Auditors' reports - the changes are coming

By Liz Stamford FCA 

Later this month, consultation on the IAASB’s auditor reporting ED will close. The ED proposes some major changes to the auditor’s report and is the next step in the move to improve auditor reporting following last year’s IAASB invitation to comment (ITC) entitled Improving the Auditor’s Report. The feedback received by the Institute to the ITC was discussed in A new look audit report – the response (Charter, November 2012, p51). 

Summary of proposed changes 

As expected, the proposals in the ED continue to generate discussion and controversy in the market. Nearly everyone accepts the need for the auditor’s report to change and respond to the needs of users of financial reports but there is still disagreement about how best to serve those needs, and whether the proposals will achieve this aim. 

The ED proposals include adding text to the auditor’s report to:

  • Disclose ‘key audit matters’. The auditor will determine which of the matters communicated to those charged with governance during the audit are ‘key audit matters’. The requirement is principles-based, and the auditor has to take into account areas of ‘significant auditor attention’ during the audit. This requirement applies to listed entities but may be extended by local law or regulation to unlisted entities.
  • Make explicit statements on the appropriateness of the use of the going concern assumption in the financial report. This is for all audits.
  • Make an explicit statement on the auditor’s independence. 

Other proposed changes include plainer language explanations of the responsibilities of the auditor and those charged with governance, inclusion of the auditor’s name (which is already required in Australia), and communication of significant risks identified by the auditor to those charged with governance. 

Reasons for change 

The proposed changes are designed to primarily benefit investors, analysts and other users of financial reports. The key deliverable of the audit, from the perspective of the users of the financial report, is the audit report. The IAASB believes that improving the format of the auditor’s report may positively impact users’ perceptions of audit quality. Improved perception of audit quality may also positively impact the user’s confidence in the financial report.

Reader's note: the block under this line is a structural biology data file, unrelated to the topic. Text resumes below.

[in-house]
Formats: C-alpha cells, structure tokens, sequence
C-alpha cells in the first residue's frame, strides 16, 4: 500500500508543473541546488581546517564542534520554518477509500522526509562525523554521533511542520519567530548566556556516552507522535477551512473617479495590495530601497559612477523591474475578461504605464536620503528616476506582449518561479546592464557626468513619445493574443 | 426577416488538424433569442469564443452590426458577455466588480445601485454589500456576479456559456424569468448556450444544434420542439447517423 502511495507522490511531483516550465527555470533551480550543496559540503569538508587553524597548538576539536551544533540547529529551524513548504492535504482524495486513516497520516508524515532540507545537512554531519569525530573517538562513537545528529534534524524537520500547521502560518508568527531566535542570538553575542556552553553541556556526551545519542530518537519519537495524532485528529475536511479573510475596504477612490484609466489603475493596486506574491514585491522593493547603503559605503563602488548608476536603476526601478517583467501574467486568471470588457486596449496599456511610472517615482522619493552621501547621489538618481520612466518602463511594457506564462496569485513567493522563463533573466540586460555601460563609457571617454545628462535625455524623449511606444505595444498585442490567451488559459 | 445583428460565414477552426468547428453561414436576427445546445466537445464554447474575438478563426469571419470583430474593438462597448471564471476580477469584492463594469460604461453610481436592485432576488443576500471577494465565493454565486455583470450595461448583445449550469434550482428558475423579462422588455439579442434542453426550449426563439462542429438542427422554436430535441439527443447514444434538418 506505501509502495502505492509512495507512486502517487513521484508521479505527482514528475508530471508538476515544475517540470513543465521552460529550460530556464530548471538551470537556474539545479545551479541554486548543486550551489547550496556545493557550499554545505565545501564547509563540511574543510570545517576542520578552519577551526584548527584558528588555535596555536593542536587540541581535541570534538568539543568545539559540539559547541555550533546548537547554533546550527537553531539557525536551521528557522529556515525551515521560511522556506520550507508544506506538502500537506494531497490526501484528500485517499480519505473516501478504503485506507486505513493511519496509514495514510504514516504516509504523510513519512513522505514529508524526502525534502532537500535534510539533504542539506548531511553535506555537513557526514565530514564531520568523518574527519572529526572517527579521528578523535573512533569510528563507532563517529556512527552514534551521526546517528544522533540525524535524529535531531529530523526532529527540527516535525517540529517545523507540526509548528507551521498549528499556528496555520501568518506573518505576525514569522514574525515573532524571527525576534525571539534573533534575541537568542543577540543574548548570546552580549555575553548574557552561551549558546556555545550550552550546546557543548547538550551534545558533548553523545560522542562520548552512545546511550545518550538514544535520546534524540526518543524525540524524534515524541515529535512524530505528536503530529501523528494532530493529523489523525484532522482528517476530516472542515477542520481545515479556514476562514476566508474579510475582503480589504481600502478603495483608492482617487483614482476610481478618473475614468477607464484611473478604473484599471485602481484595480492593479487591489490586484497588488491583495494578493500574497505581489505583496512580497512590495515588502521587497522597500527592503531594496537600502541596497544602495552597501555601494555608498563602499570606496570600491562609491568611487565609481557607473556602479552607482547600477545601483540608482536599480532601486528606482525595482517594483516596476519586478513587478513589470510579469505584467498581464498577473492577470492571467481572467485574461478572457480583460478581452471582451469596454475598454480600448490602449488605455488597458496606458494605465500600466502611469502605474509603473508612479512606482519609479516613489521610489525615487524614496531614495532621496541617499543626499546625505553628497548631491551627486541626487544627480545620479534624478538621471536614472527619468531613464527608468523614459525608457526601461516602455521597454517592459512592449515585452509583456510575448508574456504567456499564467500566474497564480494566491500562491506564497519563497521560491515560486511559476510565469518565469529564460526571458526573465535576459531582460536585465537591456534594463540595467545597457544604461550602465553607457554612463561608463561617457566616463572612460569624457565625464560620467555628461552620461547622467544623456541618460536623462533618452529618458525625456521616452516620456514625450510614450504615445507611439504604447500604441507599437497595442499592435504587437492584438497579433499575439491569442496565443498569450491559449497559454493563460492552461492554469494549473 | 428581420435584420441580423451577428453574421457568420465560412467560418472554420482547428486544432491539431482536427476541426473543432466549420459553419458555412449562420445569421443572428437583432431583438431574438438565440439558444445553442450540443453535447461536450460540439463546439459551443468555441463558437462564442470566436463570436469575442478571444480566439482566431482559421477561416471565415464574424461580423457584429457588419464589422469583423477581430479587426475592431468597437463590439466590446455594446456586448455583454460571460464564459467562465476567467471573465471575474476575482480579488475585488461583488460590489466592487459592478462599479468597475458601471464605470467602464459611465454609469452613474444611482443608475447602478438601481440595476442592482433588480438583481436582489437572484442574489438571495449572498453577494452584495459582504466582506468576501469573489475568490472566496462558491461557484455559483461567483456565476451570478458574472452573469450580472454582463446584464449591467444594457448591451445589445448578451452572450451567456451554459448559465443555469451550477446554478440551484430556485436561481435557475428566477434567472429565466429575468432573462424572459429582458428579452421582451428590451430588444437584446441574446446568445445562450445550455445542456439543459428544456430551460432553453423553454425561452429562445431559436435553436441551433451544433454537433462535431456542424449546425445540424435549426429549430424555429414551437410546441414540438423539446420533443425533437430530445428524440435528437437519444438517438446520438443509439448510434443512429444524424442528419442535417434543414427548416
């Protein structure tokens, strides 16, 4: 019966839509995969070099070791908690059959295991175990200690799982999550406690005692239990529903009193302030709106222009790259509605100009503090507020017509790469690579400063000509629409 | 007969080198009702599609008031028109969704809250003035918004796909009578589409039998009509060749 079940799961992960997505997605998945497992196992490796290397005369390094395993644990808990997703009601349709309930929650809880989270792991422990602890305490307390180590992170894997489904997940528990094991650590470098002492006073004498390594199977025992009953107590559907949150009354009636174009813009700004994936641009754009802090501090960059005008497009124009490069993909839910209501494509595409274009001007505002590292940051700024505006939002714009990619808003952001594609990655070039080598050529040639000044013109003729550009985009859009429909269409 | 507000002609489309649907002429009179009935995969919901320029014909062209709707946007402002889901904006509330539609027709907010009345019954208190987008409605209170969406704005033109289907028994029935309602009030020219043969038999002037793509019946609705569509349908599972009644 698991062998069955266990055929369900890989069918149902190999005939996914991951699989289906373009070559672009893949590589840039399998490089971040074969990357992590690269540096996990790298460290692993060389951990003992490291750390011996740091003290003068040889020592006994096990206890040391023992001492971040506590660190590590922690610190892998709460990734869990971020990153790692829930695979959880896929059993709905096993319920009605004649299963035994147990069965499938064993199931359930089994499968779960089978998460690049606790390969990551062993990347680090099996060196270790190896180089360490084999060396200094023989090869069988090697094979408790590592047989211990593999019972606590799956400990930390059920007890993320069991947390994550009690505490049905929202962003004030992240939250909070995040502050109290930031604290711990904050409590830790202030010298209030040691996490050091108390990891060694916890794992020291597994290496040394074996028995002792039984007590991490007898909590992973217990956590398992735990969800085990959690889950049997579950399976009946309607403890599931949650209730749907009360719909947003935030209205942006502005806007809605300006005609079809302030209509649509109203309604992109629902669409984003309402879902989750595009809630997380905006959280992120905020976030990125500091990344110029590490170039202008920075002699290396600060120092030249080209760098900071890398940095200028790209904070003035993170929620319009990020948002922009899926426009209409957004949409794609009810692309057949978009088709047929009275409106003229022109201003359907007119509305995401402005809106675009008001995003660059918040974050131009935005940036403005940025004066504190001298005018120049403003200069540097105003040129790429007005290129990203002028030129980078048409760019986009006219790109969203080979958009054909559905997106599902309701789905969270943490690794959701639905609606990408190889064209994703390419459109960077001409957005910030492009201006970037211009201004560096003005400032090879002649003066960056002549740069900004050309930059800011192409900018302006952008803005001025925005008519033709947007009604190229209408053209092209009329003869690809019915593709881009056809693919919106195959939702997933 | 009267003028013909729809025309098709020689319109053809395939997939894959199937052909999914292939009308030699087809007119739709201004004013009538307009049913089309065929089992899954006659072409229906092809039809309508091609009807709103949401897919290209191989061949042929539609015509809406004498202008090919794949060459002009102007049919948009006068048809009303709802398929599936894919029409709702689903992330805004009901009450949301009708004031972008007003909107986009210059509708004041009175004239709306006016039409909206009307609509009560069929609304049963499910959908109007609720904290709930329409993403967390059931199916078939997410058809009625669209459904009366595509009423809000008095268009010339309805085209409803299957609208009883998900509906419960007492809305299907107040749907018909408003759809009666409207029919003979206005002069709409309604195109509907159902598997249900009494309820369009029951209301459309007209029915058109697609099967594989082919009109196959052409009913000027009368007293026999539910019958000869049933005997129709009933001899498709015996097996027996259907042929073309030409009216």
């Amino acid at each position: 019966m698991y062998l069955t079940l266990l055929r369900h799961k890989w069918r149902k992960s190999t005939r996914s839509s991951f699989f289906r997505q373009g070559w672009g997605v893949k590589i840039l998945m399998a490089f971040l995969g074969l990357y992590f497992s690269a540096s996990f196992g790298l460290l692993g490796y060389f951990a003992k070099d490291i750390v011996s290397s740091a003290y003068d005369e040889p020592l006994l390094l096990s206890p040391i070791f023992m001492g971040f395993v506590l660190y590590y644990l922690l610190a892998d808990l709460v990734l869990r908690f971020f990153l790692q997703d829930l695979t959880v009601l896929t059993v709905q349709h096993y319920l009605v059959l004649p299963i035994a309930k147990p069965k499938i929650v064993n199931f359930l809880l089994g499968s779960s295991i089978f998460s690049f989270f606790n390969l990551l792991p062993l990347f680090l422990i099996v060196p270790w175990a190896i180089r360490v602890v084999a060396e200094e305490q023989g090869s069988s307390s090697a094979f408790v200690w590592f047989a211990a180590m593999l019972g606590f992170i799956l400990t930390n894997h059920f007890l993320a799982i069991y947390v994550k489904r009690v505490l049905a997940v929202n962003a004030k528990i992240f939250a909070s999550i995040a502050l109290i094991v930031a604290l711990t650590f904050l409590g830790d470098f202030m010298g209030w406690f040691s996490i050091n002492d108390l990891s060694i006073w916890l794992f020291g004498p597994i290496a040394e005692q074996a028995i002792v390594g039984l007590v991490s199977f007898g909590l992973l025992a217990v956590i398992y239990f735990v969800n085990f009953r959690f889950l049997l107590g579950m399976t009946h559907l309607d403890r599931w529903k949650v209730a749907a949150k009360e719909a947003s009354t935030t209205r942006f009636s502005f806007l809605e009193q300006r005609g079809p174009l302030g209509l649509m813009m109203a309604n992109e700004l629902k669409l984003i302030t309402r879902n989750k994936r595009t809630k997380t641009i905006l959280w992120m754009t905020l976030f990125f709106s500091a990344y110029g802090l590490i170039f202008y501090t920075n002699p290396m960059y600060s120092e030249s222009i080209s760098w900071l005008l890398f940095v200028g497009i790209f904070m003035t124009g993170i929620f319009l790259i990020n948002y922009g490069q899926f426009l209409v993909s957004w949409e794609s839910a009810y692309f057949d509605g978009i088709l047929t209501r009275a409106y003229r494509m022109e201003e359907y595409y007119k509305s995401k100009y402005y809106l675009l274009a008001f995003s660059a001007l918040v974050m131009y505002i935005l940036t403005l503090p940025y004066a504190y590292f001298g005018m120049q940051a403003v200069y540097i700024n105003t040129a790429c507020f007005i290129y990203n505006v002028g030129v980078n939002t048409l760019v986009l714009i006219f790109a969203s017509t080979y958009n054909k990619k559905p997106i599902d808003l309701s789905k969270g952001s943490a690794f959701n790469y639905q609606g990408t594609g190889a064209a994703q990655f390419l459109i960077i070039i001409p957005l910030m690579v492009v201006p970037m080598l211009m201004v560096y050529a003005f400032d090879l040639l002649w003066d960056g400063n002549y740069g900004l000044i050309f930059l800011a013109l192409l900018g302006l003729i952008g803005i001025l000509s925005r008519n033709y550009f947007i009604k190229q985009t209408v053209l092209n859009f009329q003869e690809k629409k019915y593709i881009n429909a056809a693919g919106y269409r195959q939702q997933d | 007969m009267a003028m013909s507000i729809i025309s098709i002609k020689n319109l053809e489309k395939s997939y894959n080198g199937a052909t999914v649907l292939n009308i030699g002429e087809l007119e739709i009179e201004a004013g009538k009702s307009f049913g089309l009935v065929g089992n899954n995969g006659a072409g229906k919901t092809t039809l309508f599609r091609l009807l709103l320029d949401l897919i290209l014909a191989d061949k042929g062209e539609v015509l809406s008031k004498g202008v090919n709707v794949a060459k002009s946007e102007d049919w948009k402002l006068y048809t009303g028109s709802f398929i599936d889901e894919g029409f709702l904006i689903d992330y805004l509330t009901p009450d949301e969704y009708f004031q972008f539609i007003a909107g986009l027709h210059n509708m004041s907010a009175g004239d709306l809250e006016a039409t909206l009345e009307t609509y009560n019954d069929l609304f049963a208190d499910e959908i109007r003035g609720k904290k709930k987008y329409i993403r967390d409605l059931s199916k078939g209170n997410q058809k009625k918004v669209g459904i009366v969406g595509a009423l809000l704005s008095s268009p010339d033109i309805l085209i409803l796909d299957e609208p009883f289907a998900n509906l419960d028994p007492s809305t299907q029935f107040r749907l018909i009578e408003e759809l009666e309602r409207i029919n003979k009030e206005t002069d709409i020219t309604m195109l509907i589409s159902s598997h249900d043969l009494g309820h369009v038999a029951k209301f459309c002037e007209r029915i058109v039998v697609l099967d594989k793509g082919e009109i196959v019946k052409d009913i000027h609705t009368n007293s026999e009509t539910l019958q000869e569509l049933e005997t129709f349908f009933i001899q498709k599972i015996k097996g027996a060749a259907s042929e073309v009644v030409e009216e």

During the course of the audit, the auditor gains insights and knowledge of the company and its operations, which the users of the financial report do not have access to. The current proposals accept the principle that the auditor should not be providing original information about the entity, but recognise that there are options for reporting the work on key aspects of the audit process. 

International implications 

Other regulators besides the IAASB are moving to expand the auditor’s report and, therefore, the auditor’s responsibilities. In June, the United Kingdom’s Financial Reporting Council (FRC) amended its auditor reporting standard to include requirements for the auditor to provide an overview of the audit scope, describe key risks that impacted the audit strategy and how the audit was performed and explain how materiality was applied. These changes complement changes made in October 2012 to require audit committees to report to the board, for the work of the audit committee to be described in the annual report (including significant matters they considered in relation to the financial statements and how these were addressed) and for the auditor to report if the annual report disclosures do not address matters communicated by them to the audit committee. 

In August this year, the US Public Company Accounting Oversight Board (PCAOB) also issued proposed changes to US Auditing Standards on Auditor Reporting and the Auditor’s Responsibilities regarding Other Information. The proposals to change the auditor reporting standard include:

  • Communication of ‘critical audit matters’ as determined by the auditor. Such matters relate to areas of significant judgment, areas where obtaining sufficient audit evidence is difficult and areas which significantly impact the audit opinion. 
  • The addition of new elements into the report related to auditor independence, auditor tenure, and the auditor’s responsibilities for, and the results of, evaluating other information outside the financial statements
  • Enhancements to existing language in the auditor’s report related to the auditor’s responsibilities for fraud and notes to the financial statements. 

The proposed changes to the Other Information standard describe new procedures the auditor would be required to perform on information outside the financial statements. This will include selected financial data and management’s discussion and analysis. Previously, auditors were only required to read and consider this information, with no reporting requirements. The US proposals are open for comment until 4 December.